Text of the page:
THE ADMINISTRATION has proposed regulations that would tighten the link between civil service pay raises and layoffs and the performance of individual workers. In principle the idea is a good one. But this administration will have to demonstrate a great deal more understanding of the proper way to manage a civil service before there is any chance that the new system would work well in practice.
A better incentive system for federal workers, if properly designed and managed, could be a morale booster. Promoting or retaining people with scant regard to how well they do their jobs is bad both for their organizations and for the morale of those workers who try their best. It's much trickier to run such systems in the public sector, however, siply because civil service was--properly--designed to shield the bureaucracy from political whim. Rewarding performance sounds fine in the abstract, but it's fair to ask how performance will be measured and by whom.
The Office of Personnel Management says it already has an objective performance appraisal system in place. OPM admits that the system hasn't been much of a success thus far--and complaints about both that system and the "merit pay" plan already in place for federal managers have been legion. But OPM is confident that the rating system will work better if it is tied directly to pay.
Teaching the bureaucracy how to manage itself better isn't likely to work, however, unless most civil servants feel that the disruption involved is ultimately in their best interests. Government workers are not likely to take kindly to the loss of more-or-less assured promotions in return for the chance of greater gain unless they are relatively confident that the people in charge are sympathetic to the purposes of their organizations and to their employees' legitimate concerns.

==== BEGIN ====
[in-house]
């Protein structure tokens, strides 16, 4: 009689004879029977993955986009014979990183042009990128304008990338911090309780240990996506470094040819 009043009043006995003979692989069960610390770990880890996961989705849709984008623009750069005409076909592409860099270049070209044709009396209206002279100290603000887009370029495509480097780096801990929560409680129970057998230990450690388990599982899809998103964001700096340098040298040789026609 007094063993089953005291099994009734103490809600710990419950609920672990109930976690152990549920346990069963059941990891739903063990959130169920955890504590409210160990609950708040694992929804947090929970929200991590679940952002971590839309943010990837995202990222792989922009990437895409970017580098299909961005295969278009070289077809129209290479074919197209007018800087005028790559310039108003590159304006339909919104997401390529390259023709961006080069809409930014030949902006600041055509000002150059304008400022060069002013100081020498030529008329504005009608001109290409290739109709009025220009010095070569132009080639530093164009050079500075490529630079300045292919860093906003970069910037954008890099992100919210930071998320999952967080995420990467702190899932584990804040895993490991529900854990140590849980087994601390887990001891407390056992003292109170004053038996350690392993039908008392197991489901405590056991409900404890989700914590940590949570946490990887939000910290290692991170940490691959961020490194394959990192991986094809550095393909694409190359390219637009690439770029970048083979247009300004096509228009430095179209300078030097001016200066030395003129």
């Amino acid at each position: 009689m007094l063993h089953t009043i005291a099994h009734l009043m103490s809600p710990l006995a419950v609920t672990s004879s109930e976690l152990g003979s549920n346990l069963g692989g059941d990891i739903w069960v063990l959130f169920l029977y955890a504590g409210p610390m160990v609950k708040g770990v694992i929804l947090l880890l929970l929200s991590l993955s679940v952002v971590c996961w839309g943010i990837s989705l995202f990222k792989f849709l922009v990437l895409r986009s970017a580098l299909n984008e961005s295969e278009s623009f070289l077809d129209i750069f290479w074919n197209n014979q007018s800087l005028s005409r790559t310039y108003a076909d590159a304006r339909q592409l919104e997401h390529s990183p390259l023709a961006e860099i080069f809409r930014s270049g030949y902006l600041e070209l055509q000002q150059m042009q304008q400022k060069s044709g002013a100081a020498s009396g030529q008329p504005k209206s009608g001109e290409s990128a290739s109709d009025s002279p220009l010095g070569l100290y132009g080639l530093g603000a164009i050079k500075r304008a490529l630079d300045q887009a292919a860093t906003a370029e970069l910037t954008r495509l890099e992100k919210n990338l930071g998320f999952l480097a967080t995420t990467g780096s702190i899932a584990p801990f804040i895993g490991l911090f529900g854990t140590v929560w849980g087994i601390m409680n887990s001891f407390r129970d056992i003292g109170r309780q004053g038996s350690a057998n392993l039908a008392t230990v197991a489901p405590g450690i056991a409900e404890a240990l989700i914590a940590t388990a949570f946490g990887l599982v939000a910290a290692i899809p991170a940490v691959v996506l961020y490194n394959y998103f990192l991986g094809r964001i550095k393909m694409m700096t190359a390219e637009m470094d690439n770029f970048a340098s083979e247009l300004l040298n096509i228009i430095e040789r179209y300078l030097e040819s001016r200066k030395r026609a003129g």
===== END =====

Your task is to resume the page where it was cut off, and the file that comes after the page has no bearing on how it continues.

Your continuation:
Little about this administration's attitude toward or handling of the federal bureaucracy suggests that the needed confidence will be forthcoming. Some agencies have been stocked up with political appointees whose only claim to their jobs is ideological fervor and a determination to grind their agencies to a screeching halt. Others have been hit by poorly handled layoffs, ill- planned budget cuts, pointless reshufflings of personnel and ultimately--when it turned out that there really was work to be done--frantic rehirings.
Add to all this administration plans for pay and pension freezes--and, most recently, a new order to cut back on workspace in the already grim caverns where most bureaucrats labor--and it's small wonder that the federal work force has greeted the new proposals with less than enthusiasm. Rewarding performance is a nice idea, but good performance needs to start at the top.